The University of California San Francisco Medal, which was established in 1975, replaces the granting of honorary degrees and recognises outstanding personal contributions in areas associated with the UCSF's health science mission. Recipients of the Medal are honoured each year in the spring at the University's Founders Day Banquet.
Describing the Aga Khan Development Network's concern for improving quality of life amongst the populations in which it operates, Mawlana Hazar Imam explained the pivotal importance of civil society: “It is really the sum of human endeavour in structured non-governmental organisations that aim to impact positively all the key forces which condition peoples' quality of life.”
“In developing civil society, education and healthcare are absolutely critical,” Hazar Imam continued. “We are not trying to bring mediocrity to the developing world. We are trying to do exactly what UCSF is doing, which is to bring quality and excellence.”
The UCSF is recognised as a leading university dedicated to promoting health worldwide through advanced biomedical research, graduate level education in the life sciences and health professions and excellence in patient care. It is a world-class institution with extensive resources and specialist capacity in the medical field.
“We hope that this recognition of the work of the Ismaili Imamat by UCSF will pave the way to further strengthen our partnership,” commented Mahmoud Eboo, President of the Ismaili Council for the USA. “It would be beneficial not only to the US and international Jamats, but also to the citizens of California and those who live in the societies where AKDN operates.”
The AKDN's collaboration with UCSF started in 2006 when programmes were established with the University's Global Health Institute to strengthen the Aga Khan University's training and research programme in family medicine based in Dar es Salaam, Tanzania. In 2009, a Memorandum of Understanding was signed between AKU and UCSF to support their promotion of equitable human advancement and social justice in less privileged parts of the world. The MOU followed the signing of an agreement of cooperation between the State of California and the Ismaili Imamat, reaffirming their shared commitment to confront poverty.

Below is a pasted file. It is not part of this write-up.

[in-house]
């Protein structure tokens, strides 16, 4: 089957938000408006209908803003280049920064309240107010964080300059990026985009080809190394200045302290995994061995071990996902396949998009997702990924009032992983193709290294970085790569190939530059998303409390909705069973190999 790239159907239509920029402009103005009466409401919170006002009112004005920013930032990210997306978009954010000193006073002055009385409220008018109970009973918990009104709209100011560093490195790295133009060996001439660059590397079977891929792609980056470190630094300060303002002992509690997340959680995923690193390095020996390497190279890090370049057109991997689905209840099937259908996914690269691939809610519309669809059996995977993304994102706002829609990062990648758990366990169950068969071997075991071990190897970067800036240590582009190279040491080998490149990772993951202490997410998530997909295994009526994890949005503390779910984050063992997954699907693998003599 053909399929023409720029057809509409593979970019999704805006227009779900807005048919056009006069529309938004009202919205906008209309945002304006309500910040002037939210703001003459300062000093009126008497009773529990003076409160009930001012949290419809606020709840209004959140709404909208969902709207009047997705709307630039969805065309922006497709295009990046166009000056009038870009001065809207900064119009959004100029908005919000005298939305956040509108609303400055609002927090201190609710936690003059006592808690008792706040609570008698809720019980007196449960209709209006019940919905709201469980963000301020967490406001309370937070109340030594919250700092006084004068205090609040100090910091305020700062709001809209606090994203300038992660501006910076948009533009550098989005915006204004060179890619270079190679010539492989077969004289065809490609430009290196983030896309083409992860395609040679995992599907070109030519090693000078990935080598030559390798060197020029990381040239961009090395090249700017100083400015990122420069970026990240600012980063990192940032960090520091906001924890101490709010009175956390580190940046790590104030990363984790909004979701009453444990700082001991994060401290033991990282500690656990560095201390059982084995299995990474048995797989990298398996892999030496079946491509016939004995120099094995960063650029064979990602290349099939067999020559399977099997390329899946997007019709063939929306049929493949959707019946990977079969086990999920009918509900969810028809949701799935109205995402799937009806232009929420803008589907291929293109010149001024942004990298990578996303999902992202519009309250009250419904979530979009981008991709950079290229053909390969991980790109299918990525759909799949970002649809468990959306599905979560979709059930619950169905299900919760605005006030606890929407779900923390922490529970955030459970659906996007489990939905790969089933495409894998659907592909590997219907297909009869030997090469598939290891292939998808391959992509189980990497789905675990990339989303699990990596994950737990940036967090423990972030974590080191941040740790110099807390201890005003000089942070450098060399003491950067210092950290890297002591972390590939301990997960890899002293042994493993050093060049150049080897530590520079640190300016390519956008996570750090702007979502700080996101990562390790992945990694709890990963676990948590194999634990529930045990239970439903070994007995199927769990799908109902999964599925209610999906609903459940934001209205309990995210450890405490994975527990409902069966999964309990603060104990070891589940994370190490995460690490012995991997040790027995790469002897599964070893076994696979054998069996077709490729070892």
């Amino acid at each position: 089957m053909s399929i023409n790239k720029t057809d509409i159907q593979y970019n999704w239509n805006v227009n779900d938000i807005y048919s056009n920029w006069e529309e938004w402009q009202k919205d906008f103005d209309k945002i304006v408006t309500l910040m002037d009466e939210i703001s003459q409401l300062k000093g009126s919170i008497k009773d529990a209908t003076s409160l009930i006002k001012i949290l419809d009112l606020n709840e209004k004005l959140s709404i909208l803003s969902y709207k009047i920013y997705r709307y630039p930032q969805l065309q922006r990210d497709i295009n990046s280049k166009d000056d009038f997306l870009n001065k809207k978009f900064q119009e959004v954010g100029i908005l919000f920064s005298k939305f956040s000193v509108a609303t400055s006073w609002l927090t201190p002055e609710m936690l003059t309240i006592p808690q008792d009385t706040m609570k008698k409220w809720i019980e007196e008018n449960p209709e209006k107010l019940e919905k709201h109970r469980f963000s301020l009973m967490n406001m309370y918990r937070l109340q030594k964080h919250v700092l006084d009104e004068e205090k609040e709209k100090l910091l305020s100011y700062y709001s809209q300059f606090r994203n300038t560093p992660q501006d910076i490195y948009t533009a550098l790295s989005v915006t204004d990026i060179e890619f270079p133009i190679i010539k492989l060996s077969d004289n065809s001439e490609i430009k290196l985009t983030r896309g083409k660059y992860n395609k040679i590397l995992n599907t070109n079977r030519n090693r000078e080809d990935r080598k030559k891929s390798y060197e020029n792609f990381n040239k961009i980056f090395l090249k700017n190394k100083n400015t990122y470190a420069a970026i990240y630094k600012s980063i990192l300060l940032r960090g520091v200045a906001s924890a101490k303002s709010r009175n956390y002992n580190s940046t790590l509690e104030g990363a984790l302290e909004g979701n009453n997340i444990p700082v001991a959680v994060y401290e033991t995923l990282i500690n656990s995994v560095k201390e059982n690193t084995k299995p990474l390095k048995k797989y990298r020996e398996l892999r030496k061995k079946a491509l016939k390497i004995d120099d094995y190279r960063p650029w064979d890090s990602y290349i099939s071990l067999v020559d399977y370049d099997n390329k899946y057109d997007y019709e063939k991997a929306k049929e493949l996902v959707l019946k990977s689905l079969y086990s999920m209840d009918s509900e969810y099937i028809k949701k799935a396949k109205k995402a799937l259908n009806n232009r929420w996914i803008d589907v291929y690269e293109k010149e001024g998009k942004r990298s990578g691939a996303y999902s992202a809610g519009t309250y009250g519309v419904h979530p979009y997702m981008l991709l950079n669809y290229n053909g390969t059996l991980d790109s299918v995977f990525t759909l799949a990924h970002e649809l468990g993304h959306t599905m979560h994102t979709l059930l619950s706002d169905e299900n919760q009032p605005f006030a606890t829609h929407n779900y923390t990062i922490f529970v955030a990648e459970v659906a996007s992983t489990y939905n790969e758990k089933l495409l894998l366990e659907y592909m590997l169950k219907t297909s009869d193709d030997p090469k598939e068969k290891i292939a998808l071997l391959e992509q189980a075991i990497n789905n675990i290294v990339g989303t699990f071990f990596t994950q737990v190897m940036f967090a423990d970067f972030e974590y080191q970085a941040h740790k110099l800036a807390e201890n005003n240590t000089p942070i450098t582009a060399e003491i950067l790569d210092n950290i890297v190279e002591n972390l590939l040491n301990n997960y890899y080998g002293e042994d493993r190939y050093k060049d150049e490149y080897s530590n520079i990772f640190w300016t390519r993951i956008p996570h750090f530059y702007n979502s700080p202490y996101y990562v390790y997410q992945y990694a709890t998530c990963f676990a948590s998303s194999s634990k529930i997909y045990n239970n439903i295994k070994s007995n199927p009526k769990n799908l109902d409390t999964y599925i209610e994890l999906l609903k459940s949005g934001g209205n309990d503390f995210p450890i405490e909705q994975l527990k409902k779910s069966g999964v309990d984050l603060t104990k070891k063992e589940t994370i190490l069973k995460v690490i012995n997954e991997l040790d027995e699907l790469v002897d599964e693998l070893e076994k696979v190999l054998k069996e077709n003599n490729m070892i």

“With this partnership, the University of California, San Francisco's internationally recognised expertise will be able to impact parts of the world that would not otherwise benefit from these capabilities,” said Firoz Rasul, President of the Aga Khan University. “Two-way partnerships such as this one build capacity in the developing world where it is needed most, but more importantly, they enable innovation and the creation of knowledge across our globalising world.”
The other recipients of the 2011 UCSF Medal are Dr Elizabeth Blackburn, 2009 Nobel Laureate and Morris Herztein Professor of Biology and Physiology in the Department of Biochemistry and Biophysics at UCSF, and Dr Marvin H. Sleisenger, Emeritus Professor of Medicine and Distinguished Physician at the Department of Veterans Affairs Medical Center, San Francisco.
Dr Sleisenger is renowned for his work in internal medicine – particularly gastroenterology – and made valuable contributions to UCSF and to the San Francisco Veterans Administration Hospital during his four decade-long career. Dr Blackburn received the Nobel prize for her discoveries in telomere biology, and her work has substantial implications for cancer, aging and other fields of research that will potentially affect hundreds of millions of lives. She was named one of the “Most Influential People in the World” by Time Magazine in 2007.